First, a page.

BMJ (British Medical Journal). 1985 Dec 14; 291(6510): 1700-1701.
Gillon contends that consent to medical intervention is by definition informed consent because it requires action by an autonomous agent based on adequate information. Doctors often object that patients are unnecessarily alarmed by too much information about their illnesses or proposed treatments, but many patients are happier if they are told enough to be active in decision making about their care. In any case, the moral obligation to respect the autonomy of other persons requires that patients be given as much information as they want. Even English law, which heretofore left to the doctor the decision on how much information to disclose, has been changed considerably by the House of Lords' appeal judgement in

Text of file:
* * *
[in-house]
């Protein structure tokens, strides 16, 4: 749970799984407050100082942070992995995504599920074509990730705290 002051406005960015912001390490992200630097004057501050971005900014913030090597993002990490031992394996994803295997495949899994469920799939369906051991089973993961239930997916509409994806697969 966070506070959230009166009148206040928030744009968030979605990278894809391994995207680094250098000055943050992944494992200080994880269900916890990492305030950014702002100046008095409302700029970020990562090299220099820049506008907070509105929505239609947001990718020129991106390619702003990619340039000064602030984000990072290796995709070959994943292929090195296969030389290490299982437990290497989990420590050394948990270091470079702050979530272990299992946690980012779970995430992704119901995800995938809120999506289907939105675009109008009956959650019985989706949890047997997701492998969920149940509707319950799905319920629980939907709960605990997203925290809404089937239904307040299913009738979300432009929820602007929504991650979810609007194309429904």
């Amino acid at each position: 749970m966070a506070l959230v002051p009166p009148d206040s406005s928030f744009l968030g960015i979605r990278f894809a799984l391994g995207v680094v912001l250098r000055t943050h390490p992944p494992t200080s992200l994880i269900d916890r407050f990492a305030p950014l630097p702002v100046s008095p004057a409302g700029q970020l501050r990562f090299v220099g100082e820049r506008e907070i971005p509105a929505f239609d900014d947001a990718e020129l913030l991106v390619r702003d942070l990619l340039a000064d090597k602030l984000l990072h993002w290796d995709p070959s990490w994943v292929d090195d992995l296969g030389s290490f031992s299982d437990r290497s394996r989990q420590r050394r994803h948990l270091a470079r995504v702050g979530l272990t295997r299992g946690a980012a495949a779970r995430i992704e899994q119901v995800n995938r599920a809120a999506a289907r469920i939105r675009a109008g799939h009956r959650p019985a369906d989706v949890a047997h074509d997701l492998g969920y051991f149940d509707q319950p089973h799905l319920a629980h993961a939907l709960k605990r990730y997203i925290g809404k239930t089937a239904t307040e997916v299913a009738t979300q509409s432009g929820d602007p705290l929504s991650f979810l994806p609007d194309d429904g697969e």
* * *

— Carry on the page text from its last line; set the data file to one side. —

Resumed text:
Alternatives; Autonomy; Beneficence; Consent; Decision Making; Diagnosis; Disclosure; Doctors; Ethics; Informed Consent; Law; Medical Ethics; Moral Policy; Morality; Nontherapeutic Research; Paternalism; Patient Care; Patients; Physician Patient Relationship; Prognosis; Research; Risks and Benefits; Therapeutic Research;
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